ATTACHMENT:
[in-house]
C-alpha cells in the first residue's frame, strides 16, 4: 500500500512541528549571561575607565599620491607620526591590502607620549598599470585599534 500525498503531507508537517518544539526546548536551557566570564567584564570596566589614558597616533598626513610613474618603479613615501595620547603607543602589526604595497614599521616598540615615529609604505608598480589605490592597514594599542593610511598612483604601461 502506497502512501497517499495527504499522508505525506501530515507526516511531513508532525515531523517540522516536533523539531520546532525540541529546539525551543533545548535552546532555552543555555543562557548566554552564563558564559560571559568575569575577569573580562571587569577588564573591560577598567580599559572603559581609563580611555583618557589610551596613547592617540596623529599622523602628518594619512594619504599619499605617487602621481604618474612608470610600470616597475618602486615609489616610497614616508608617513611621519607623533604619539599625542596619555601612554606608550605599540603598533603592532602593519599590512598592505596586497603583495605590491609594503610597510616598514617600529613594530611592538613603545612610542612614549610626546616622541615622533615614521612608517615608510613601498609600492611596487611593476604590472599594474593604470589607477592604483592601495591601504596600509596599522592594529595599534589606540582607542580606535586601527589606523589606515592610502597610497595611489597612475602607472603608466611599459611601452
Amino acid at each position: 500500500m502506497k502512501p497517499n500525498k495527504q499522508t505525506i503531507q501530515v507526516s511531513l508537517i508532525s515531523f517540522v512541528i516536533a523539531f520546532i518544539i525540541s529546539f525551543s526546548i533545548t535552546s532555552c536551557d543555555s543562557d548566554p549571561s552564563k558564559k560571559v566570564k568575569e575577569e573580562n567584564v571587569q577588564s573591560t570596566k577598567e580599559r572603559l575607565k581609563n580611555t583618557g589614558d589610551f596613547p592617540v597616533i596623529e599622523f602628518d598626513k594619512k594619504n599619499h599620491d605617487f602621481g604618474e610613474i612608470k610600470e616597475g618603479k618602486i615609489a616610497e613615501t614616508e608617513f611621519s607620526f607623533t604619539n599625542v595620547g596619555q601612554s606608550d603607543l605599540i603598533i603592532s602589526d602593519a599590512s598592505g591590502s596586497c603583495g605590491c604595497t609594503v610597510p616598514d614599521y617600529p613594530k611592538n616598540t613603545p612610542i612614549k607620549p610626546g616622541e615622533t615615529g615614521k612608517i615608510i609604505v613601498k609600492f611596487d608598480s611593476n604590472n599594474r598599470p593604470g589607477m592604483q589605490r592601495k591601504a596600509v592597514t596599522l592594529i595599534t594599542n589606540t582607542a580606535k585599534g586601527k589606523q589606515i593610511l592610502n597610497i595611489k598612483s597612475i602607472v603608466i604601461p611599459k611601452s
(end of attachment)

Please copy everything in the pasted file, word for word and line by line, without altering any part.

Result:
[in-house]
C-alpha cells in the first residue's frame, strides 16, 4: 500500500512541528549571561575607565599620491607620526591590502607620549598599470585599534 500525498503531507508537517518544539526546548536551557566570564567584564570596566589614558597616533598626513610613474618603479613615501595620547603607543602589526604595497614599521616598540615615529609604505608598480589605490592597514594599542593610511598612483604601461 502506497502512501497517499495527504499522508505525506501530515507526516511531513508532525515531523517540522516536533523539531520546532525540541529546539525551543533545548535552546532555552543555555543562557548566554552564563558564559560571559568575569575577569573580562571587569577588564573591560577598567580599559572603559581609563580611555583618557589610551596613547592617540596623529599622523602628518594619512594619504599619499605617487602621481604618474612608470610600470616597475618602486615609489616610497614616508608617513611621519607623533604619539599625542596619555601612554606608550605599540603598533603592532602593519599590512598592505596586497603583495605590491609594503610597510616598514617600529613594530611592538613603545612610542612614549610626546616622541615622533615614521612608517615608510613601498609600492611596487611593476604590472599594474593604470589607477592604483592601495591601504596600509596599522592594529595599534589606540582607542580606535586601527589606523589606515592610502597610497595611489597612475602607472603608466611599459611601452
Amino acid at each position: 500500500m502506497k502512501p497517499n500525498k495527504q499522508t505525506i503531507q501530515v507526516s511531513l508537517i508532525s515531523f517540522v512541528i516536533a523539531f520546532i518544539i525540541s529546539f525551543s526546548i533545548t535552546s532555552c536551557d543555555s543562557d548566554p549571561s552564563k558564559k560571559v566570564k568575569e575577569e573580562n567584564v571587569q577588564s573591560t570596566k577598567e580599559r572603559l575607565k581609563n580611555t583618557g589614558d589610551f596613547p592617540v597616533i596623529e599622523f602628518d598626513k594619512k594619504n599619499h599620491d605617487f602621481g604618474e610613474i612608470k610600470e616597475g618603479k618602486i615609489a616610497e613615501t614616508e608617513f611621519s607620526f607623533t604619539n599625542v595620547g596619555q601612554s606608550d603607543l605599540i603598533i603592532s602589526d602593519a599590512s598592505g591590502s596586497c603583495g605590491c604595497t609594503v610597510p616598514d614599521y617600529p613594530k611592538n616598540t613603545p612610542i612614549k607620549p610626546g616622541e615622533t615615529g615614521k612608517i615608510i609604505v613601498k609600492f611596487d608598480s611593476n604590472n599594474r598599470p593604470g589607477m592604483q589605490r592601495k591601504a596600509v592597514t596599522l592594529i595599534t594599542n589606540t582607542a580606535k585599534g586601527k589606523q589606515i593610511l592610502n597610497i595611489k598612483s597612475i602607472v603608466i604601461p611599459k611601452s